Your doctor may be able to change your prescription to ease the side effects. For example, side effects tend to be milder with HRT patches compared to pills. Alternatively, a lower dose or different approach to treatment may work better.

Find out more about the risks and benefits of HRT.

Are you taking the right dose of HRT?

If several months have passed and you are seeing no improvement in your menopause symptoms, it could be one of the signs that HRT is not working for you. You might need to increase your dose of HRT, specifically the oestrogen you are taking. 

Menopause symptoms are caused by falling hormone levels, and HRT works by providing your body with the oestrogen that it no longer produces. 

Many HRT products come with a range of oestrogen doses, and it can be trial and error to find the correct one for you. A higher dose may help manage menopause symptoms more efficiently, while a lower dose may make side effects more tolerable.

  • If you are taking a pill or patch, your doctor may prescribe a different strength
  • If you are taking a gel or spray, you may be advised to apply more or less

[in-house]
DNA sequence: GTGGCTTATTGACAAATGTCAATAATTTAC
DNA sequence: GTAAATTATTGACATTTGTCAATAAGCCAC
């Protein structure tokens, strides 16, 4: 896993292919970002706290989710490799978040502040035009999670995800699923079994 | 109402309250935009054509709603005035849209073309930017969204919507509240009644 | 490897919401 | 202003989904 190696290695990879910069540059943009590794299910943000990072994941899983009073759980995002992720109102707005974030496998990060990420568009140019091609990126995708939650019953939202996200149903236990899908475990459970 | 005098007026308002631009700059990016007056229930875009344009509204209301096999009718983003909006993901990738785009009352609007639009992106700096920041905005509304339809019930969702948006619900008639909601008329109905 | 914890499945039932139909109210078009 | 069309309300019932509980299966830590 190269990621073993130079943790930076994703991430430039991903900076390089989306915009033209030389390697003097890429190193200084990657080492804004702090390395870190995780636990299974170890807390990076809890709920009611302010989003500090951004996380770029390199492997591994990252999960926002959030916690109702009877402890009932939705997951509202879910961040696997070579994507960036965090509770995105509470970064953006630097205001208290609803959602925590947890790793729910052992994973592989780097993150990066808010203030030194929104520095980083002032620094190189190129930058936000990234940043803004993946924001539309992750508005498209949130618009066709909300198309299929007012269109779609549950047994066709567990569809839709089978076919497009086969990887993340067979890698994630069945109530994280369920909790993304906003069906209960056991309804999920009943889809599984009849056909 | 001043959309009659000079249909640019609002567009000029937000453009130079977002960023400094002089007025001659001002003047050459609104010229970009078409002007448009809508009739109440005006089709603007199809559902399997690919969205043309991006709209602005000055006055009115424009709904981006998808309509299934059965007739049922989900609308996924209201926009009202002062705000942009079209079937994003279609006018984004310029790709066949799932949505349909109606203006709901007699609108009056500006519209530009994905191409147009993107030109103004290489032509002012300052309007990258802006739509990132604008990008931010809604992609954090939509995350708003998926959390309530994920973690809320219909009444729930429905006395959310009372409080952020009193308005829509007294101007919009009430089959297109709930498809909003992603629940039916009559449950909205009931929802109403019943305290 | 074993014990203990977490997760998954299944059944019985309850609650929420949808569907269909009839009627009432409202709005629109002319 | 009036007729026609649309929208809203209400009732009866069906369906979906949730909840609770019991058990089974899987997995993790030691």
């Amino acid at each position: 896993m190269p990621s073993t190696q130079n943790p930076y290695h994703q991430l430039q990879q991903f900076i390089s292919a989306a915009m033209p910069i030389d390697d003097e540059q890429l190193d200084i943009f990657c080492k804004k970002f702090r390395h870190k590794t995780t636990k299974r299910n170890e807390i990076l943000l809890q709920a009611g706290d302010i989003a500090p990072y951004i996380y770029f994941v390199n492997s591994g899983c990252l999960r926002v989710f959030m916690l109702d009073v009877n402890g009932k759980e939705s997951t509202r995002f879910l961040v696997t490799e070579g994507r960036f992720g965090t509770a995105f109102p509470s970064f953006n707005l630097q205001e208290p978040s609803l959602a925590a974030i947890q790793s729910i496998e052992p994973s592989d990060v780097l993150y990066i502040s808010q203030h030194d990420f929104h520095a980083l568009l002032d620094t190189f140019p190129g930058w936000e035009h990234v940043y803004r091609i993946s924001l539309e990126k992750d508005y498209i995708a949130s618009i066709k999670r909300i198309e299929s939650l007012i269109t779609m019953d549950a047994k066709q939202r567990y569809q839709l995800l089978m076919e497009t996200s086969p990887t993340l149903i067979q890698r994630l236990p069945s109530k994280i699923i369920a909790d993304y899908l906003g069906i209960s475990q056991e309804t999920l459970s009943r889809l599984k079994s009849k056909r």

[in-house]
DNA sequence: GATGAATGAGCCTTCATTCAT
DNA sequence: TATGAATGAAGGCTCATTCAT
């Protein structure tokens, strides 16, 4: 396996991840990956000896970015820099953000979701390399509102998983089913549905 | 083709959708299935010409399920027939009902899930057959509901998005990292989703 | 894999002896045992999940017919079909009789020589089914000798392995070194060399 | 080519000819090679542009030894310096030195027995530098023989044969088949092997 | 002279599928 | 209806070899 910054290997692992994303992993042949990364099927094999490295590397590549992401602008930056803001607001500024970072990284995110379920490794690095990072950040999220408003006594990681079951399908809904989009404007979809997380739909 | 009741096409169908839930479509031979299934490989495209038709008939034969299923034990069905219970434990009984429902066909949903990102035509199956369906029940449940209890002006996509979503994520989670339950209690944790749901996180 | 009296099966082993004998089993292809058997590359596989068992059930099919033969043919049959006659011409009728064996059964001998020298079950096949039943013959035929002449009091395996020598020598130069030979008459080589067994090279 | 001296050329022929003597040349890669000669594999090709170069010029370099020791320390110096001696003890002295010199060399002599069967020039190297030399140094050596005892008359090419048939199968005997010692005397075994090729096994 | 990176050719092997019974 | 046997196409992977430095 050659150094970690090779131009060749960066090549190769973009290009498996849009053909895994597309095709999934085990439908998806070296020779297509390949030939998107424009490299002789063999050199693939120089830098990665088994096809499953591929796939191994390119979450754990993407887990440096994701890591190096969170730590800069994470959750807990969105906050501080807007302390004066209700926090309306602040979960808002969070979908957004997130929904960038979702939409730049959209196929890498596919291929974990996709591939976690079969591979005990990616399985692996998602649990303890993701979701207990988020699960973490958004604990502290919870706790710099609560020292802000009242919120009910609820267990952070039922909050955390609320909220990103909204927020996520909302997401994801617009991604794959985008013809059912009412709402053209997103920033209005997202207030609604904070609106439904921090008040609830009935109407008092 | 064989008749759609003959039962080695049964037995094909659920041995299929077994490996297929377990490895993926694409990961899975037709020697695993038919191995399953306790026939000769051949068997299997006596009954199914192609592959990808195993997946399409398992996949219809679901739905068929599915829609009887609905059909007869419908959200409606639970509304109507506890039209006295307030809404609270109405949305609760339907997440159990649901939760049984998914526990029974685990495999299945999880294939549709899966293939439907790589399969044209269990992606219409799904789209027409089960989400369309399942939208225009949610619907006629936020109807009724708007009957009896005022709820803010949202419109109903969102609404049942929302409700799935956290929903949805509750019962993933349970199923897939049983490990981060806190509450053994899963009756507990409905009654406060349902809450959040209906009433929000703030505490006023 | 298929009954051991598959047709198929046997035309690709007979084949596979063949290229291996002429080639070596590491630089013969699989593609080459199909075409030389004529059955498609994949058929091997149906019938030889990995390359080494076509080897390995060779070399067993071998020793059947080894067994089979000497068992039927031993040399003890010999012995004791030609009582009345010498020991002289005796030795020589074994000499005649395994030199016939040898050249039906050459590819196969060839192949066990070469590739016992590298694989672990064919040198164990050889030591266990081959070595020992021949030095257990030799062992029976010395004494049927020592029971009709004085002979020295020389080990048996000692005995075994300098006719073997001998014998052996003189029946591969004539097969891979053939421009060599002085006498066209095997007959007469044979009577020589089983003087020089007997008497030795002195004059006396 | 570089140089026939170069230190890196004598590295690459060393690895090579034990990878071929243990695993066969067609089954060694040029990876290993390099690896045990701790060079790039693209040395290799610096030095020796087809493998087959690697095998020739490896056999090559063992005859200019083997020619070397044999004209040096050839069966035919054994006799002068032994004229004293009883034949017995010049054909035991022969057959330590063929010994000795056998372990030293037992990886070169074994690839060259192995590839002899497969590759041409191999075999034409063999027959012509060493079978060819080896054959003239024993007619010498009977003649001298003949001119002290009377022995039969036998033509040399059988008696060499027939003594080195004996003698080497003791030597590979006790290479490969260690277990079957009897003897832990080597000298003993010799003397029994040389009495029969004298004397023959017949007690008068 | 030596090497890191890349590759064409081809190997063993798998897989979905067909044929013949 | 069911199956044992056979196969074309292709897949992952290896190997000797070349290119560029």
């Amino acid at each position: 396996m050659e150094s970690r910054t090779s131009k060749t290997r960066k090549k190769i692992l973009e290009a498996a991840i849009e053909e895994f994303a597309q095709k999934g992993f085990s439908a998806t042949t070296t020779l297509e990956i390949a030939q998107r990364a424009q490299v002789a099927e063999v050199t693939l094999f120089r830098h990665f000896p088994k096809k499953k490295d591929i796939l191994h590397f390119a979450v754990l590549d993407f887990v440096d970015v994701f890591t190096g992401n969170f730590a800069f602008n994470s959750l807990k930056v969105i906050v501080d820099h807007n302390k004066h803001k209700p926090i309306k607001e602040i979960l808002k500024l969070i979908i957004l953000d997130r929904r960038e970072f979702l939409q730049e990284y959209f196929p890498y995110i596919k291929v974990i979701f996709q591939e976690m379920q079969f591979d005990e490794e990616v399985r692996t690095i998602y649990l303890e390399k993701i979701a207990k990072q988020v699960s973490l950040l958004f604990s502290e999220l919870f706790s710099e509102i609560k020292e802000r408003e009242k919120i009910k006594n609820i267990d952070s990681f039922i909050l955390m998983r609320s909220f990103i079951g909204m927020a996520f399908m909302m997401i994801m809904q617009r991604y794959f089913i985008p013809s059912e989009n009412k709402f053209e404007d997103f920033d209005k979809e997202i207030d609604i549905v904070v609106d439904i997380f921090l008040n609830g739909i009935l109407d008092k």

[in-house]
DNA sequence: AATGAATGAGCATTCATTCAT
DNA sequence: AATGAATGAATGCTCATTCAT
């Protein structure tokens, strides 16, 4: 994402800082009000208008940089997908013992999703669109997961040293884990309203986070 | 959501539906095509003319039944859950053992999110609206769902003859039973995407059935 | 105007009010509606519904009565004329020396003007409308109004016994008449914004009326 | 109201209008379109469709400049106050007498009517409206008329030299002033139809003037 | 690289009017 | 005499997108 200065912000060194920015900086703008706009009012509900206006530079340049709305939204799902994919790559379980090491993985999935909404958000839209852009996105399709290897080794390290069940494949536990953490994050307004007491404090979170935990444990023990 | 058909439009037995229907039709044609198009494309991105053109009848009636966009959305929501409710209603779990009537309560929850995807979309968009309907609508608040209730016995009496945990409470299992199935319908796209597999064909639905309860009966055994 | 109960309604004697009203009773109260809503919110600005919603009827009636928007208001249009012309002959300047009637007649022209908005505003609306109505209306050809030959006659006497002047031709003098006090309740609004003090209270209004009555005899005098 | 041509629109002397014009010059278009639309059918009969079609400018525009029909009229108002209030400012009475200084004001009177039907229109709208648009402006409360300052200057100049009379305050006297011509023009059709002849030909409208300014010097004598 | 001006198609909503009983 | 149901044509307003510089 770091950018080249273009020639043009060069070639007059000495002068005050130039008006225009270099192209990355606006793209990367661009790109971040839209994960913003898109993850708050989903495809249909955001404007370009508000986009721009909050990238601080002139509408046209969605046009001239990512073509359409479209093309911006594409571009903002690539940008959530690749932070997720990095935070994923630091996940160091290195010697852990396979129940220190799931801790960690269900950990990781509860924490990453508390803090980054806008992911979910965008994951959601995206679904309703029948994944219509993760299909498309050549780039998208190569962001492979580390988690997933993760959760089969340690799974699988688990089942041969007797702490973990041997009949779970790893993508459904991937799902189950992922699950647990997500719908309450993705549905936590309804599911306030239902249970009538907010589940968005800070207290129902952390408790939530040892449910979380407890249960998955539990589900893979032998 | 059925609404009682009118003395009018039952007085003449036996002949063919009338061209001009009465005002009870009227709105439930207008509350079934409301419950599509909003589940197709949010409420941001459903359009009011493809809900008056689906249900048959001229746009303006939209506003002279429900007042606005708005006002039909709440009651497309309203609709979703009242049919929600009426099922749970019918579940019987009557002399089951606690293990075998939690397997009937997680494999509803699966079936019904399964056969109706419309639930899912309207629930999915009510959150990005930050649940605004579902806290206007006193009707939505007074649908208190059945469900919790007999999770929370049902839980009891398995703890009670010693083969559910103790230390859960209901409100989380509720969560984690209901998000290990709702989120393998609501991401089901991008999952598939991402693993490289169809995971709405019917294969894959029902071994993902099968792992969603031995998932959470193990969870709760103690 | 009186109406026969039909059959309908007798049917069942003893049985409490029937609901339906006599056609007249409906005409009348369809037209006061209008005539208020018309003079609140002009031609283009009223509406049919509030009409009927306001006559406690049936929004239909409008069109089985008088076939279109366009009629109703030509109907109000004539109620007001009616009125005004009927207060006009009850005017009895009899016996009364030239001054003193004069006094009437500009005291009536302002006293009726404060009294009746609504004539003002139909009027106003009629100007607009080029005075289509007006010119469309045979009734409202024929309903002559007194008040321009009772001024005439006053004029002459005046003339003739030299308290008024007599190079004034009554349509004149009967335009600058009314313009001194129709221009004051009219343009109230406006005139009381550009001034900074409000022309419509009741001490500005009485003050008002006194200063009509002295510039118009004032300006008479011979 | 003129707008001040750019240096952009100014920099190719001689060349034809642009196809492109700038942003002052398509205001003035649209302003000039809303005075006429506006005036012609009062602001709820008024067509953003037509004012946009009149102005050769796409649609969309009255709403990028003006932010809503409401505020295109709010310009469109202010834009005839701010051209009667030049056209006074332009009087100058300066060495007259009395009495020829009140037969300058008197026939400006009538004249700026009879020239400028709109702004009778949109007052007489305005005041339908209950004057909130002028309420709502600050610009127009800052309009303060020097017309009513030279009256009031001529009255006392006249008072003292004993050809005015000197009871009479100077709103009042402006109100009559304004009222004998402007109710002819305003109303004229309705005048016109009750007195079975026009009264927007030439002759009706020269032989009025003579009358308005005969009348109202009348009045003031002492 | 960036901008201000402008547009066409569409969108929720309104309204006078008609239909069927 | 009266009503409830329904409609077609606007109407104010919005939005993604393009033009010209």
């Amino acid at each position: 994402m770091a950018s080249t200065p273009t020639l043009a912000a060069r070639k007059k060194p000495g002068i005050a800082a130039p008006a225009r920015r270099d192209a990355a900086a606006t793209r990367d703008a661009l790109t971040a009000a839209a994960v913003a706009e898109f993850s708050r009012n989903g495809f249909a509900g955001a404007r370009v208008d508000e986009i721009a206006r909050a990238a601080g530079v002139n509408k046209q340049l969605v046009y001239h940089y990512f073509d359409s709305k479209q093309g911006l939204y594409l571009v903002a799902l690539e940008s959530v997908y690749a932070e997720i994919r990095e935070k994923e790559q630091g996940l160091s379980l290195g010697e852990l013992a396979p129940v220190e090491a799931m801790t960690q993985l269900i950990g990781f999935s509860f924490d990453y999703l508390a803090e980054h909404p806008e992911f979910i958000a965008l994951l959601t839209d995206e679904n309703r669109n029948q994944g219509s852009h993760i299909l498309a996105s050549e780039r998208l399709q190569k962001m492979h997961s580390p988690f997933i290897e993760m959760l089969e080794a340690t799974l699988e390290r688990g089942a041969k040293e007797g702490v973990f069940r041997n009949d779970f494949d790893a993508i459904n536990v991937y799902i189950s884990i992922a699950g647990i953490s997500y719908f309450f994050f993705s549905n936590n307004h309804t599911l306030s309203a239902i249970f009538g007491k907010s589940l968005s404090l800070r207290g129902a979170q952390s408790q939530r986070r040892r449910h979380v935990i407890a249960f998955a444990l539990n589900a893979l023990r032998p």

Increasing your HRT dose

You may also want to think about an increase in dose if your once-brilliant HRT seems to have stopped working. As your body proceeds through menopause, your hormone requirements sometimes increase, meaning that you may need to take more oestrogen to keep your symptoms under control.

Are you taking the right type of HRT?

This is an important question, especially when it comes to vaginal HRT.

HRT can be taken systemically, meaning that the hormones enter your bloodstream and are distributed throughout your body. This is an effective way to treat general menopause symptoms, including hot flushes and low mood among others. Preparations include tablets, patches, gels and sprays.

Read more about the different types of HRT.

HRT can also be used vaginally, meaning that oestrogens are applied only to your genital area. This treats the genitourinary syndrome of menopause (GSM), which can cause itching, burning, pain, tightness, painful sex and urinary symptoms. With this approach, hormones are not absorbed into your bloodstream and stay in your genital area only.

While systemic HRT can help with GSM, some users may need to take both systemic and vaginal HRT together to improve  symptoms.

Likewise if you are taking vaginal HRT to treat GSM, you will not see an improvement in any other menopause symptoms. If this is the case, ask your doctor about changing your prescription.

Are you taking your HRT correctly?

If you are concerned that your HRT isn’t working or is making you feel worse, read the instructions on your medication pack.